The Start Up Files is a series that aims to find out where good ideas come from and how they happen. Each fortnight we chronicle the journey of someone who brought their idea to life through the Renew Adelaide program. In this article, we chat to Louis Schofield, co-owner of basement wine bar Hellbound.
Wine first. Bar Second.
That’s the ethos of Hellbound, but it also describes the journey of Louis Schofield who spent a decade selling and producing wine before becoming a bar owner.
His long-term friend Mark Reginato was in the hospitality industry and for years the pair had a running joke about how they should start a wine bar. Something they felt was Adelaide was lacking considering its status as the wine capital of Australia.
When a heritage basement on Rundle St became available through the Renew Adelaide program, it piqued their interest and they signed up for an inspection. Next thing they knew they’d signed the licence and were turning the basement into the wine bar they used to joked about.
After the makeover the space was transformed into a welcoming place featuring exposed brick walls, soft lighting and, most importantly, a healthy supply of comfortable seating.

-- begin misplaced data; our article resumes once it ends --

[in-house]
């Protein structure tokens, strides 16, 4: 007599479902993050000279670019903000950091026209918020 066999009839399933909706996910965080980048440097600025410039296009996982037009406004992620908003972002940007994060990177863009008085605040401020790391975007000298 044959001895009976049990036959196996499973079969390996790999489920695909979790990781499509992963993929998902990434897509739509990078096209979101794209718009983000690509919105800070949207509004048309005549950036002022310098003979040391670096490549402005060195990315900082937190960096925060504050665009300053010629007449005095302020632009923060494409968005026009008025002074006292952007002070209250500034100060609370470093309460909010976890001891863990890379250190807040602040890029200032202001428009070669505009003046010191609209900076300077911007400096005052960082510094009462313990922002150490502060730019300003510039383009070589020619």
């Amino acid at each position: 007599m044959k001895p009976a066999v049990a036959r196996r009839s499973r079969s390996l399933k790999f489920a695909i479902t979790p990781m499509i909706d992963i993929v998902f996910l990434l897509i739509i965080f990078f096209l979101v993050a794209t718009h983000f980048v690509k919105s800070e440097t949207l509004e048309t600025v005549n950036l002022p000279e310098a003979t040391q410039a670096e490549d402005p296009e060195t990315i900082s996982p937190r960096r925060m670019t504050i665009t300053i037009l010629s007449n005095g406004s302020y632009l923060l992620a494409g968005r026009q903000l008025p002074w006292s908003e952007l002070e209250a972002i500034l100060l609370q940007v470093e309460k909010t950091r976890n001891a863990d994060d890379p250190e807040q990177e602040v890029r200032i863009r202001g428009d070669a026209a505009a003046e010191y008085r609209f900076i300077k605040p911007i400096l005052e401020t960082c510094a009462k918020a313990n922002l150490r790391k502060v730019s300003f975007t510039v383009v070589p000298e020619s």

“We always wanted it to feel like you were drinking in someone’s cellar. Like you’ve gone to someone’s house for dinner and you head downstairs afterwards, raid the cellar, pull some corks, listen to some music, have a good time. We wanted people to feel comfortable and cosy and welcomed.”
For any new business the first few months can be a bit of a trial by fire. In the hospitality industry it’s a brutal battle royale where only the very strongest survive. The most common mistake Louis sees people making is assuming that if they like their idea everyone else will too.
“You have to deliver something better value, better quality, different and exciting.”
With the advantage of a rent-free space and the overwhelming support from their network, Hellbound emerged victorious and is still thriving a year and a half later. Which is good news as Louis is in it for the long haul.
“You look at some of the great old venues like Amalfi across the street that’s been there forever and it’s just packed all the time because it’s an institution and people love it and they’ve always done a great job. Which kind of gives us a lot of faith that if we can stick around for a long time we’ll work.”